Web Design is Solutions, Not Visuals
Ask someone to describe what a designer does every day and you’ll get a pretty wide variety of responses. Sure, designers create the visuals for websites and other things; but beyond that, the answer is vague. There’s a certain level of mysticism surrounding the creative process. It’s sometimes lauded, sometimes mocked, but never really understood by most people.
I’m reminded of Don Draper of Mad Men, who really embodied this notion. In the first episode of the series, Draper walks into a client pitch with no idea what the campaign is going to be. Pete Campbell, the over-eager account executive, foolishly did research and prepared for the meeting. Campbell presents his research, but his idea is completely destroyed by the sheer abstract power of Draper’s amazing creative mind. And you know what? Draper’s idea is brilliant. That’s a popular notion of creative geniuses: that they have this supernatural ability to pull brilliant ideas out of the air around them that are perfectly fitted to the client and their situation. Everything between the first client contact and the presentation of the idea is a mystery.
Mike Monteiro, co-founder and design director of Mule Design in San Francisco, described design differently. He said that design is solving a problem within a set of constraints. That’s it—no mystery, no smoke and mirrors, no man behind the curtain. It’s a client (the business experts) and a design studio (the creative experts) working together as a team to solve a tangible business problem. That sounds much more approachable. And, in our experience, it’s also much more likely to actually help your business.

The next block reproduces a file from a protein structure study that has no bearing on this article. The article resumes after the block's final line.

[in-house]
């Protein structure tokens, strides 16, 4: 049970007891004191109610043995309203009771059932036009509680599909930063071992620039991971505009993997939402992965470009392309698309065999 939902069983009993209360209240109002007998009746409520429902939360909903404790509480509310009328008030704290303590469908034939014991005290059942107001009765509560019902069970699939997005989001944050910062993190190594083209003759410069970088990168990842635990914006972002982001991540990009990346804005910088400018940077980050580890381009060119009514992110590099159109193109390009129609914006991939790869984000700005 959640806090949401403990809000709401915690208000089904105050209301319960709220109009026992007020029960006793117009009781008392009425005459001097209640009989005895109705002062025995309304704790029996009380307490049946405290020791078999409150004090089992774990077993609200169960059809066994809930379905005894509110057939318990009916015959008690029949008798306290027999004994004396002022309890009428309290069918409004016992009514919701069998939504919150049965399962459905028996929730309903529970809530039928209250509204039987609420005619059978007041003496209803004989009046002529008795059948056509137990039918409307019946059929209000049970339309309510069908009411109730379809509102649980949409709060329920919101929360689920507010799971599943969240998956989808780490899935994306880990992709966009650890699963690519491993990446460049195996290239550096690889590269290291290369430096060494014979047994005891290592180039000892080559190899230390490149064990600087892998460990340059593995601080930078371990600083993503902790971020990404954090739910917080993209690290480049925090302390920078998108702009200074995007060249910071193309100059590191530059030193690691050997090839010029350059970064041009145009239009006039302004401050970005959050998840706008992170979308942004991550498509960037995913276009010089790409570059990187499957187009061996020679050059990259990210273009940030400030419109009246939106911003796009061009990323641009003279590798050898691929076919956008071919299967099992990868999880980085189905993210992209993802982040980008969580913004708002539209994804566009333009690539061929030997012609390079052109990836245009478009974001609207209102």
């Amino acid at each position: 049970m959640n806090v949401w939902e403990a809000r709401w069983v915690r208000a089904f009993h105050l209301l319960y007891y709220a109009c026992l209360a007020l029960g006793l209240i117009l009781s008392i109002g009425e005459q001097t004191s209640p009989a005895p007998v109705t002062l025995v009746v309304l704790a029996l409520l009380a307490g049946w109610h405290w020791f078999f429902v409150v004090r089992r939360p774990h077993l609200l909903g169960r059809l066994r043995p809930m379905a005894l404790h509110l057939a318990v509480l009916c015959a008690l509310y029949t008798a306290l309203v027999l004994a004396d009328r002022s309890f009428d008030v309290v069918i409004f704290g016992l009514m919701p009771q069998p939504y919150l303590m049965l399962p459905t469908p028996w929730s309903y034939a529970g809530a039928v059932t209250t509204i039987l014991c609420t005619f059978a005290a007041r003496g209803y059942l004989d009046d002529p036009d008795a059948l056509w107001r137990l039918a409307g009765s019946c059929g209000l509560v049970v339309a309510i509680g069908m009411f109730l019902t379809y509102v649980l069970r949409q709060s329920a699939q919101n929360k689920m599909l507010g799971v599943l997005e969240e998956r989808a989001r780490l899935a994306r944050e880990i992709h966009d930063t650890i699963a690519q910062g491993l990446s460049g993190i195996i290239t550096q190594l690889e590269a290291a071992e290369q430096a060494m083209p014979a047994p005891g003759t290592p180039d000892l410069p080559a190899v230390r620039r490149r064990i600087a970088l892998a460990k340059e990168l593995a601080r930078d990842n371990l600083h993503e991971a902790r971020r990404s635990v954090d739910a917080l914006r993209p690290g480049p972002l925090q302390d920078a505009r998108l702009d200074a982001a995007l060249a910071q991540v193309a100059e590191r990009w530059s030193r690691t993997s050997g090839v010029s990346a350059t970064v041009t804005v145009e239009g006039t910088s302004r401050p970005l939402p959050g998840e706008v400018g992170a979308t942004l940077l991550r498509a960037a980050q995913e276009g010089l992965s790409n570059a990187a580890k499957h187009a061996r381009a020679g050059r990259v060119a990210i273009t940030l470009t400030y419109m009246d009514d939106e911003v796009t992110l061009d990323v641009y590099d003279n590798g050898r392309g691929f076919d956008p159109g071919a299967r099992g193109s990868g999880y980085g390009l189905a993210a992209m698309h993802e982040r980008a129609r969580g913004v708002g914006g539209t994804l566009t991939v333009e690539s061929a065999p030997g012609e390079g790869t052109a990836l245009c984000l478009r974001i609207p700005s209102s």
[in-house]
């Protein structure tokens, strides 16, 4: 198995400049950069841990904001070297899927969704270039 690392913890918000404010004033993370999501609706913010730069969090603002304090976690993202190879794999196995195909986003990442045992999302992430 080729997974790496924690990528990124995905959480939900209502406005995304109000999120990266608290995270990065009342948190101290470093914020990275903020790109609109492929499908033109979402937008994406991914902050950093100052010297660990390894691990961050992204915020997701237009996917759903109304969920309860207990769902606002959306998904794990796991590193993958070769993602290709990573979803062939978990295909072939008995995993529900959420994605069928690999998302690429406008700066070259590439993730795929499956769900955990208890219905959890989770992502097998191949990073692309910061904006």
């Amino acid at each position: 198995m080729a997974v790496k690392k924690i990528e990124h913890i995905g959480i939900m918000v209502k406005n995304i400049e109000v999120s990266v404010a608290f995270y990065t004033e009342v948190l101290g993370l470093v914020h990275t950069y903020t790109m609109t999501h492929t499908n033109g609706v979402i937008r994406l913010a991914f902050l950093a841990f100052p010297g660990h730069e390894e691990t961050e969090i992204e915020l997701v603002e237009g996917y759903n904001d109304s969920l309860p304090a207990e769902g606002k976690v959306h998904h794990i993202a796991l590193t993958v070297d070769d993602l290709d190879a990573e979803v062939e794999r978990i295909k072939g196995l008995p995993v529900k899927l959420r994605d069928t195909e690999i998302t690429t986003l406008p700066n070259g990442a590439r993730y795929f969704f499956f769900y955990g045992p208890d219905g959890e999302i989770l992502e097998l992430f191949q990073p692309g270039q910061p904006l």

Design is nothing without a problem to solve, and it’s pointless unless it solves the right problem: your problem.
Your company is unique and so are its challenges. A company that sells most of its products on impulse buys has very different business needs than a company that needs to build long-term trust and authority to make a single much larger sale, and both of those problems are very different than a company that needs to change its image to grow with the rapidly-evolving world around it.
You know the unique problems of your company intimately. You’ve probably been tasked with fixing them. And anybody who’s been in that situation will tell you, that’s a very daunting place to be. There’s a bit of good news here: having a clear problem but a fuzzy or non-existent solution is actually a great place to start working with a creative agency.
The temptation can be to approach a design agency only after you have a solution in hand, but this can actually be counterproductive. Creative agencies are problem-solvers, and we do our best work when we work together with clients on solving problems. The burden of a great solution shouldn’t have to be on the business owner or marketing team—that’s what you pay the design studio for.
While Don Draper may be fine with a vague thought ignited by a spark of inspiration, in reality, practical creative solutions never happen on accident. They take painstaking iteration and research, and that all begins with landing on the exact problem that needs to be solved. A good design studio may deliver a great-looking site, but a great one will deliver a site that will effectively meet the unique needs of your business.
In the design world, this process of defining the unique problem and finding the most effective way to address it is called discovery. Good discovery is the most important part of any creative process. Albert Einstein was once asked what he would do if he had one hour to save the world. His response: “I would spend 55 minutes defining the problem and 5 minutes solving it.” Thankfully, most design studios are a little more efficient than Albert Einstein, but the point remains: working toward a solution means nothing if you’re solving the wrong problem.
When working with any external creative agency, be extremely wary of any that would start working on a solution before they know what the problem is. At MBB, our discovery process is designed to be both effective and painless. Solutions shouldn’t just be creative—they should be effective.
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